SGH Group, a subsidiary of the Saudi Middle East Healthcare Company (MEAHCO), is expected to inaugurate its Alexandria medical city late 2019, said CEO of the SGH Group Mohamed Hablas, adding that about 75% of the branch’s construction has already been finished.
Alexandria’s new branch is part of a huge plan for the development of new five branches in Egypt, in addition to its main branch in Cairo, noted Hablas, elaborating, “right now, only the Cairo branch is already operating, and for future expansion, we will have a medical city in Alexandria, a new branch in Giza, a new one in Assuit, and we are still working on some branches in Ismailia and the New Administrative Capital.”
Egypt is a substantial market with a population of over 95 million. Manpower resources available are mainly in highly skilful doctors, said Hablas adding, “although there is a market deficiency in beds compared to the high population, and a lack of healthcare organisations which consider quality as strategic goal, low cost is an important attractive sale point to nearby countries and Africa.”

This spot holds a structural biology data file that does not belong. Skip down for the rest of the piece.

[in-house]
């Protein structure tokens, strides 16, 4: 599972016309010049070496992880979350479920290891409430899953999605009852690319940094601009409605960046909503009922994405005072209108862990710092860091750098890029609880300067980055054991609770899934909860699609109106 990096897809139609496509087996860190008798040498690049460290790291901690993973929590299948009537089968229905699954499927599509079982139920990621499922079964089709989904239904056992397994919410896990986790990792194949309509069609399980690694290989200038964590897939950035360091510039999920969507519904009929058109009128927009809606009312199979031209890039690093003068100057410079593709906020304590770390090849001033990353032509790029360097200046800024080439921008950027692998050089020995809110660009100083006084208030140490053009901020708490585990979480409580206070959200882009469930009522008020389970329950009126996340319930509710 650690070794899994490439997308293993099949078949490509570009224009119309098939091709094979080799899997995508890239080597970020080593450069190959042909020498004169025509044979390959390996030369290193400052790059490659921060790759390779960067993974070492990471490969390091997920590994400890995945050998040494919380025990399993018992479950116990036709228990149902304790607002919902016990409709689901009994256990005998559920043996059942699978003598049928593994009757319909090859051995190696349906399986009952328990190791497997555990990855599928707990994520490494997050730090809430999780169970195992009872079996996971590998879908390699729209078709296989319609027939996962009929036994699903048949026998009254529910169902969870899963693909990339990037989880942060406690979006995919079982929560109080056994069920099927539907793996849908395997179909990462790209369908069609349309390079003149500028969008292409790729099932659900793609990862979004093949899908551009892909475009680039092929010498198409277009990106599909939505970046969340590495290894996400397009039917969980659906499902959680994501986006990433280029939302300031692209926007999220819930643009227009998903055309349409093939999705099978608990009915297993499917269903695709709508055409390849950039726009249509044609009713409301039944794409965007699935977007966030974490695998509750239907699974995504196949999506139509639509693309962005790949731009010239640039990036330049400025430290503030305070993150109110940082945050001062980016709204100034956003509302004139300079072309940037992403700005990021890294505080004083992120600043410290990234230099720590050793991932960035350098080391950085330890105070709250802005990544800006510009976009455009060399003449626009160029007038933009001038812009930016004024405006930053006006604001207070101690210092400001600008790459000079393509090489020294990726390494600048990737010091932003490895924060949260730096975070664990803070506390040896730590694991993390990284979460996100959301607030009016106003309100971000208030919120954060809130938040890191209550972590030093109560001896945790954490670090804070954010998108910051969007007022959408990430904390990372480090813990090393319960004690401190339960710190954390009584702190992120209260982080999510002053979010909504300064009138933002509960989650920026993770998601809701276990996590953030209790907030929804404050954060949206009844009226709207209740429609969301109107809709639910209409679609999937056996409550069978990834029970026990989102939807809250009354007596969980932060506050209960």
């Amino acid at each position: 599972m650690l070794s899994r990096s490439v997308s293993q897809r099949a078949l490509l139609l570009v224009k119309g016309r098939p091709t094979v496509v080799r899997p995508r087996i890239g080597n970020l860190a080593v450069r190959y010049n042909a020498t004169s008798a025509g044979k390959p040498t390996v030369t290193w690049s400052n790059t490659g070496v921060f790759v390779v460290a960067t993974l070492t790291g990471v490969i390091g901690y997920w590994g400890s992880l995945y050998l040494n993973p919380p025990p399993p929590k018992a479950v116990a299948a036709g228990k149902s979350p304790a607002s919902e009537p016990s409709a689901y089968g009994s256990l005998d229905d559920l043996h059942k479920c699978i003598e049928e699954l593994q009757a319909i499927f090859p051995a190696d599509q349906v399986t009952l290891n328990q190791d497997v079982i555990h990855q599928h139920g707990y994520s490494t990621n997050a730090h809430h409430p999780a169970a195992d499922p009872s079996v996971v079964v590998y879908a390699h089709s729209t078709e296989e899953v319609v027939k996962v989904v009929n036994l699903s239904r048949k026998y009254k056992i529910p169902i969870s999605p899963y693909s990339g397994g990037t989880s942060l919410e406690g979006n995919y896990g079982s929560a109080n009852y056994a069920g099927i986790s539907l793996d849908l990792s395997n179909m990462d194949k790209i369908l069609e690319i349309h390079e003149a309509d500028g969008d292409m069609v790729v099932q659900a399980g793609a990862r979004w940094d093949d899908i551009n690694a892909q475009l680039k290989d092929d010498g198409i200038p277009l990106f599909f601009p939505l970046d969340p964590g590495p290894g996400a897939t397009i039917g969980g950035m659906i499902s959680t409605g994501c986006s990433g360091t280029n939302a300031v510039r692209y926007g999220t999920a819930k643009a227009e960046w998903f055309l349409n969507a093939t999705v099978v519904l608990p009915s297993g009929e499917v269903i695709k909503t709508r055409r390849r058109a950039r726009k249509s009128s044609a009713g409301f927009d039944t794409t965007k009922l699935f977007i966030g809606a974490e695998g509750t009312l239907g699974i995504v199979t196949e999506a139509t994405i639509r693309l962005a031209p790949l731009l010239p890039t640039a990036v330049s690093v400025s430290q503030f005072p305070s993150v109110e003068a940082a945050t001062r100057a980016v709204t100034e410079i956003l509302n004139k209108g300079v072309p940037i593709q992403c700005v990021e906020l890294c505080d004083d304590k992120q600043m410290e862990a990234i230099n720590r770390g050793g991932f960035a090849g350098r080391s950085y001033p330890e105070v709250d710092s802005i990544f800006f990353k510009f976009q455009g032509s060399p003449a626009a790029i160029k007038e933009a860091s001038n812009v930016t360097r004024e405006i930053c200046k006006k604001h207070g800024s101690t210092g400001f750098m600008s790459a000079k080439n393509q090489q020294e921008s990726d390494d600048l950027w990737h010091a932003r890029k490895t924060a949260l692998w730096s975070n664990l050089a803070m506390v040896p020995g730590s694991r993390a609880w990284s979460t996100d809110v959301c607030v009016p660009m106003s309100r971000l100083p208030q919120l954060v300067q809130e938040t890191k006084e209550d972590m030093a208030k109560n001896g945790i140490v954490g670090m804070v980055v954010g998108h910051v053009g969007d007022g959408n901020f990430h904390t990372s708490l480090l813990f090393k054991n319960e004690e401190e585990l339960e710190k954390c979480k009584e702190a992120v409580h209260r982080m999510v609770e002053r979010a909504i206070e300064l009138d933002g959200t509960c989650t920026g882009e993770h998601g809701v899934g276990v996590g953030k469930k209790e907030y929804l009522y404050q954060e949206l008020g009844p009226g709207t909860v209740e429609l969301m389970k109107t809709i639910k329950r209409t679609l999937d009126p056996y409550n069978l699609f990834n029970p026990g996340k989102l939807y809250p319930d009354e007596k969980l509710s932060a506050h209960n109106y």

Daily News Egypt, sat down with Hablas for an interview, the transcript for which is below, lightly edited for clarity:
What is the amount of your investment in your new branches, as well as their inauguration dates?
I cannot reveal figures, especially that all the costs were changed after the devaluation. However, the Giza branch is expected to be inaugurated within one year, while other branches are still in their early establishment stages, and New Administrative Capital branch is still in the discussions phase.